On 22 November the Chancellor Philip Hammond rose to the dispatch box to unveil his first Budget statement since the general election in June and the third since he became Chancellor. This year’s financial statement is seen as critical for Theresa May’s survival with the Chancellor under pressure to set out a vision for ‘post–Brexit Britain’, push through measures that improve the economy’s productivity and sate the growing demands for greater funding across public services and welfare provision.
The Chancellor penned in by worsening economic growth forecasts, the political constraints imposed by a tiny Commons majority and the willingness of Eurosceptic Tory MPs to seize on any mistake delivered a Budget he framed as about “much more than Brexit”.
· Economic Growth
o Growth estimates have been revised down. They are now: 2017 – 1.5%, 2018 – 1.4%, 2019 – 1.3%, 2020 – 1.3%, 2021 – 1.5%, 2022 – 1.6%
o Borrowing is forecast to be £49.9bn this year – £8.4bn lower than forecast in the spring budget.
o It will fall to its lowest level in 20 years by 2022/23, he says.
o In percentage terms, it is forecast to be 2017/18 – 2.4% then 1.9%. then 1.6%, then 1.5%, then 1.3% and finally 1.1% in 2022/23.
o OBR is forecasting another 600,000 people in work by the 2020s
o For the last 15 budget events, the OBR has forecast productivity growth at 2%. But that has been revised downwards.
National Living Wage
· The National Living Wage, the minimum wage for the over–25s, will rise from £7.50 to £7.83 in April giving full–time workers a further £600 pay increase. The policy was set in train by his predecessor Mr Osborne, who hoped it would break the UK out of its “low–pay, low–productivity trap”.
Plastic Waste Tax
· The Chancellor announced plans to explore a levy on plastics that are not easy to recycle.
Duties and Levies
· On alcohol duty, the Chancellor has outlined plans to increase duty on high–strength low–quality alcohol from 2019, but duties on other ciders, wines, spirits and on beer will be frozen.
· Cancellation of fuel duty rise for both petrol and diesel, which had been scheduled for April.
· The Chancellor confirmed tobacco tax will continue to rise at inflation plus 2%. That could see the cost of cigarettes rise by about 6%.
Stamp duty changes for first time buyers
· First–time buyers will no longer pay stamp duty on homes up to £300,000. It will also be available on the first £300,000 of a home up to £500,000 to help those buying in London.
· Over the next five years £44bn will be committed to help the housing market. By the mid–2020s there should be 300,000 homes being built every year – the highest level since the 1970s.
· The Chancellor’s “ambitious plan” includes: – £44bn of capital funding to boost the housing market – Target of 300,000 net new homes per year by mid 2020s – New SME housebuilding fund – £2.7bn to more than double housing infrastructure fund – £1.1bn to ‘unlock strategic sites’ – £1.5bn to help small developers build more homes
· The Chancellor has announced plans to legislate for councils to be allowed to impose a 100% empty homes premium on properties left vacant.
· Oliver Letwin will chair a review of how land is being used for housing. It will report by the spring of next year, in time for the financial statement then. If necessary, the government will take powers to intervene to ensure land is used for housing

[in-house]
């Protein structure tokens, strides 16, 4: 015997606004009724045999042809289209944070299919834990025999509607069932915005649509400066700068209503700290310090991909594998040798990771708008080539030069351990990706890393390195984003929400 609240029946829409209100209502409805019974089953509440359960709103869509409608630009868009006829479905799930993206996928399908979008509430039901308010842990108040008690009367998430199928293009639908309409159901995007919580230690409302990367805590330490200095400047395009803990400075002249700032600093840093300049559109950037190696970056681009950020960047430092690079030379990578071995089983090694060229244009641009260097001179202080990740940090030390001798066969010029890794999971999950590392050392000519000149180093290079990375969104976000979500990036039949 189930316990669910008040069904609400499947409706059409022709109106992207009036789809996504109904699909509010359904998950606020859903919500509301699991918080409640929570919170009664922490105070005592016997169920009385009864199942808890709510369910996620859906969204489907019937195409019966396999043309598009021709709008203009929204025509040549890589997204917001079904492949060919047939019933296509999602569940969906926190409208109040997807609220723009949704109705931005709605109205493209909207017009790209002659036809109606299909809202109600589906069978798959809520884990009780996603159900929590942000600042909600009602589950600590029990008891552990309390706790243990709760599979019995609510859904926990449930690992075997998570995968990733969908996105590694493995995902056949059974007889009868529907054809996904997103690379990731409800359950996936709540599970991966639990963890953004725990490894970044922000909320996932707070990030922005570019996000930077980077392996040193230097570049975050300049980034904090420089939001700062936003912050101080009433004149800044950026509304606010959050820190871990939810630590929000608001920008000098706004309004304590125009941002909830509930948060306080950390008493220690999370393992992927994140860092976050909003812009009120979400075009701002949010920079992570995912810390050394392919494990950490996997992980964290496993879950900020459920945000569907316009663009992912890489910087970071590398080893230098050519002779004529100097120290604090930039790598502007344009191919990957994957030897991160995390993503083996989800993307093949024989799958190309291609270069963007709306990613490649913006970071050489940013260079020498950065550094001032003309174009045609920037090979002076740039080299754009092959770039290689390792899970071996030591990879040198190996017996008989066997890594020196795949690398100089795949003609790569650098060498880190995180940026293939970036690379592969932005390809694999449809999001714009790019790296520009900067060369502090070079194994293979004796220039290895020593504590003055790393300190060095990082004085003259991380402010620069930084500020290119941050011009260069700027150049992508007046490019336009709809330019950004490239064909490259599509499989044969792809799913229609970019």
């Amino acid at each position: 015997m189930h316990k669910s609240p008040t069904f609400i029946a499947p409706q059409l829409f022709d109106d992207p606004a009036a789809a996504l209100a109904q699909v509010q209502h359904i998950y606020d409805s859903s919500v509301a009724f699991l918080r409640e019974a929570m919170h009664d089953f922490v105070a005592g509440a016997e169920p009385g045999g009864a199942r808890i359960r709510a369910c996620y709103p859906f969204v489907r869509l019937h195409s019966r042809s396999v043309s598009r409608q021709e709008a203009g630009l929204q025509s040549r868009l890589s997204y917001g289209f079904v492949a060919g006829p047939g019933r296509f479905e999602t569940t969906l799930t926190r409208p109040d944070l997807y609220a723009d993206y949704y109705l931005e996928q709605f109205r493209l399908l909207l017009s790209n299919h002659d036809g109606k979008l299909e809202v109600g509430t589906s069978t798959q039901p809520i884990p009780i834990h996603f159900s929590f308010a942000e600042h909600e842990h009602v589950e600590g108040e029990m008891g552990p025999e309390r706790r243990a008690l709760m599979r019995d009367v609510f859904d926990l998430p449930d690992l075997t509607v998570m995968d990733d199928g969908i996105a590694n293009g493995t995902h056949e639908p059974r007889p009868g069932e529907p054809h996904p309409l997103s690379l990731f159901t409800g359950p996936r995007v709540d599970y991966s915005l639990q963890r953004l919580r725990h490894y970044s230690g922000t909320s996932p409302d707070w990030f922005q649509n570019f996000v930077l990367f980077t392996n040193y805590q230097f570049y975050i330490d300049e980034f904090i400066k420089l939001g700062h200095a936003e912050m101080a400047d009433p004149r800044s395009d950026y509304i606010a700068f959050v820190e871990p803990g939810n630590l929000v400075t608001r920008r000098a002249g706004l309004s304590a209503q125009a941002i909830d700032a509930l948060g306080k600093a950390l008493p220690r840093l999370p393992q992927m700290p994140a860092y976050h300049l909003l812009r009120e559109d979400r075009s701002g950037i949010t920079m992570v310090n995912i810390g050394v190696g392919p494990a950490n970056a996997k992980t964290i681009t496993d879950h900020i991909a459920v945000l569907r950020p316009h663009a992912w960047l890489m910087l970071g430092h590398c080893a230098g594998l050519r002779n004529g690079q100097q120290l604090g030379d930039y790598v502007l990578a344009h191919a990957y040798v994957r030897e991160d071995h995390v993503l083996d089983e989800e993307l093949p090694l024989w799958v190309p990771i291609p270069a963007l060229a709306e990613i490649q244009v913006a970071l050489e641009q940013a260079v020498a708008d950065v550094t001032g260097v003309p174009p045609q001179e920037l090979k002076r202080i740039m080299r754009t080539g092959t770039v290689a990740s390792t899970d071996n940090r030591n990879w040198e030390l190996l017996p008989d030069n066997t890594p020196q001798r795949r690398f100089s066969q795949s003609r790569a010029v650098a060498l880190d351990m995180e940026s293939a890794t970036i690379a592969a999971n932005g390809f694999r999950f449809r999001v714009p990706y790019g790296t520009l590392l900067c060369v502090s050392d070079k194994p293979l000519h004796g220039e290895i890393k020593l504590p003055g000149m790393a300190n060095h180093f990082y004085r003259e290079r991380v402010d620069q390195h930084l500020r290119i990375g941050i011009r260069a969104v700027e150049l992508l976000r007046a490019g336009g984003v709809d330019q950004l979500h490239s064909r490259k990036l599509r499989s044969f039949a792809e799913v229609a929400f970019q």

· The government wants homes built in high–demand areas and around transport hubs.
· Sajid Javid, the Communities secretary, will make a statement on the plans in due course.
· The Government is committed to building up to 1 million homes on the Cambridge–Milton Keynes–Oxford corridor by 2050.
· On Taxes for digital companies the Chancellor stated that income tax will be applied to sales abroad. He stated all online market places will be jointly liable with sellers for VAT.
· Invested almost £700m in Brexit preparations an extra £3bn is being set aside for Brexit contingency planning.
· The Chancellor said the government will replace European investment fund money if necessary.
· Plans to extend the national productivity fund for a further year, and expand it to over £31bn (from £23bn).
· £400m will be made available on boosting electric vehicle charge points with an extra £100m in Plug–In–Car Grant and £40m in charging R&D
· Tax rates on new diesel cars (but not vans) will go up 1 percentage point, until manufacturers can improve the technology and reduce emissions, while owners of existing diesels will have to pay more in road tax, achieved by moving the cars up a band.
· Chancellor announced £2.5bn of investment to kickstart the UK’s lacklustre productivity. The British Business Bank will be seeded with £2.5bn of public money, The Government is also set invest over £500m in a range of initiatives from artificial intelligence, to 5G and full fibre broadband,
· The Chancellor stated funds for “retraining” workers who’ve been disrupted will be important.
· New £1.7bn “transforming cities fund”, designed to boost growth beyond the south–east. More funding for improving wifi connections on the trans–Pennine trains. The government will also pay for new rolling stock on the Tyne and Wear metro.
Air Passenger Duty
· From April The Chancellor will again freeze short–haul air passenger duty, and long–haul APD for economy passengers. This will be funded by an increase on taxes for private jets.
· NHS to get an extra £10bn capital investment over this parliament and an extra £3.75bn this year for its current budget. Some £2.8bn will be for the NHS in England.
· The Chancellor said he will provide extra funding for NHS pay.
· For businesses threshold for VAT registration to stay at £85,000 for the next two years. There had been speculation he would bring it down.